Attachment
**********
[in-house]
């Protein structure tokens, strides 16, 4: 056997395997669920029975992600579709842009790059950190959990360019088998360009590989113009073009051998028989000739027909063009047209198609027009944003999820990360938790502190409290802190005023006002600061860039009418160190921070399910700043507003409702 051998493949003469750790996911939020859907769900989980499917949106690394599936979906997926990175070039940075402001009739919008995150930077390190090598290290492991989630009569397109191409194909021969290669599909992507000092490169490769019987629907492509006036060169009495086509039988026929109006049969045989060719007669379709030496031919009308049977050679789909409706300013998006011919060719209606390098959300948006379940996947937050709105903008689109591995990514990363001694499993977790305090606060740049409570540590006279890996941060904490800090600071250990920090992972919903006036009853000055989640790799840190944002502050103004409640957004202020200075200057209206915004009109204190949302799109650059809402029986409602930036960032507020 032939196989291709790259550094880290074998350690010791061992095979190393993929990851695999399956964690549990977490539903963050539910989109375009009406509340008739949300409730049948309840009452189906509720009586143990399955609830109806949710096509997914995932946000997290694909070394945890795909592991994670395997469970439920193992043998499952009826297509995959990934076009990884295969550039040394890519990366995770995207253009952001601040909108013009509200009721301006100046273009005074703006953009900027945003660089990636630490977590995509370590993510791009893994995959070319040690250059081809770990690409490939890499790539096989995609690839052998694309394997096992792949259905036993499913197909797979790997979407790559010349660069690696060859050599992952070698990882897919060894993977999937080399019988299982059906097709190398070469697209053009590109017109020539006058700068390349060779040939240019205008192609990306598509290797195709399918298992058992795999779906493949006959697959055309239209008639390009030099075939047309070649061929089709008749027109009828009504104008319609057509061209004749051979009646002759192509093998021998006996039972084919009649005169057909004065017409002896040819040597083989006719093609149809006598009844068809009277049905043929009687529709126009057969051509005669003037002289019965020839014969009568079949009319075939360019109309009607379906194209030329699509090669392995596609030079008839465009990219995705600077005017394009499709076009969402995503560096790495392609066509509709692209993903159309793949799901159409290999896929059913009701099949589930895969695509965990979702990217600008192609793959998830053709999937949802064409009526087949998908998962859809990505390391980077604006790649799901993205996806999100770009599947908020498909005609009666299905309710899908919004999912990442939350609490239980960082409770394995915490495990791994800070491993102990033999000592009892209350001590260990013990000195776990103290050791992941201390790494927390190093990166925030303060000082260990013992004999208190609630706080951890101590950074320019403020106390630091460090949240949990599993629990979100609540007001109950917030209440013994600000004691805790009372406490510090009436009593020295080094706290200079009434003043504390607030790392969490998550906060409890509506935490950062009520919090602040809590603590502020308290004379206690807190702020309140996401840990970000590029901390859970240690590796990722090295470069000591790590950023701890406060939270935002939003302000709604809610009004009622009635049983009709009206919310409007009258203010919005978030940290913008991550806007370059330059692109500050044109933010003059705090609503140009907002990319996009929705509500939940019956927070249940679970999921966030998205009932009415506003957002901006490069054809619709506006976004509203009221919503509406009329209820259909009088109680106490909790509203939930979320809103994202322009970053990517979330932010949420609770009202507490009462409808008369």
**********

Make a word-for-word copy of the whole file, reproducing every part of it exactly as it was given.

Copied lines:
[in-house]
């Protein structure tokens, strides 16, 4: 056997395997669920029975992600579709842009790059950190959990360019088998360009590989113009073009051998028989000739027909063009047209198609027009944003999820990360938790502190409290802190005023006002600061860039009418160190921070399910700043507003409702 051998493949003469750790996911939020859907769900989980499917949106690394599936979906997926990175070039940075402001009739919008995150930077390190090598290290492991989630009569397109191409194909021969290669599909992507000092490169490769019987629907492509006036060169009495086509039988026929109006049969045989060719007669379709030496031919009308049977050679789909409706300013998006011919060719209606390098959300948006379940996947937050709105903008689109591995990514990363001694499993977790305090606060740049409570540590006279890996941060904490800090600071250990920090992972919903006036009853000055989640790799840190944002502050103004409640957004202020200075200057209206915004009109204190949302799109650059809402029986409602930036960032507020 032939196989291709790259550094880290074998350690010791061992095979190393993929990851695999399956964690549990977490539903963050539910989109375009009406509340008739949300409730049948309840009452189906509720009586143990399955609830109806949710096509997914995932946000997290694909070394945890795909592991994670395997469970439920193992043998499952009826297509995959990934076009990884295969550039040394890519990366995770995207253009952001601040909108013009509200009721301006100046273009005074703006953009900027945003660089990636630490977590995509370590993510791009893994995959070319040690250059081809770990690409490939890499790539096989995609690839052998694309394997096992792949259905036993499913197909797979790997979407790559010349660069690696060859050599992952070698990882897919060894993977999937080399019988299982059906097709190398070469697209053009590109017109020539006058700068390349060779040939240019205008192609990306598509290797195709399918298992058992795999779906493949006959697959055309239209008639390009030099075939047309070649061929089709008749027109009828009504104008319609057509061209004749051979009646002759192509093998021998006996039972084919009649005169057909004065017409002896040819040597083989006719093609149809006598009844068809009277049905043929009687529709126009057969051509005669003037002289019965020839014969009568079949009319075939360019109309009607379906194209030329699509090669392995596609030079008839465009990219995705600077005017394009499709076009969402995503560096790495392609066509509709692209993903159309793949799901159409290999896929059913009701099949589930895969695509965990979702990217600008192609793959998830053709999937949802064409009526087949998908998962859809990505390391980077604006790649799901993205996806999100770009599947908020498909005609009666299905309710899908919004999912990442939350609490239980960082409770394995915490495990791994800070491993102990033999000592009892209350001590260990013990000195776990103290050791992941201390790494927390190093990166925030303060000082260990013992004999208190609630706080951890101590950074320019403020106390630091460090949240949990599993629990979100609540007001109950917030209440013994600000004691805790009372406490510090009436009593020295080094706290200079009434003043504390607030790392969490998550906060409890509506935490950062009520919090602040809590603590502020308290004379206690807190702020309140996401840990970000590029901390859970240690590796990722090295470069000591790590950023701890406060939270935002939003302000709604809610009004009622009635049983009709009206919310409007009258203010919005978030940290913008991550806007370059330059692109500050044109933010003059705090609503140009907002990319996009929705509500939940019956927070249940679970999921966030998205009932009415506003957002901006490069054809619709506006976004509203009221919503509406009329209820259909009088109680106490909790509203939930979320809103994202322009970053990517979330932010949420609770009202507490009462409808008369």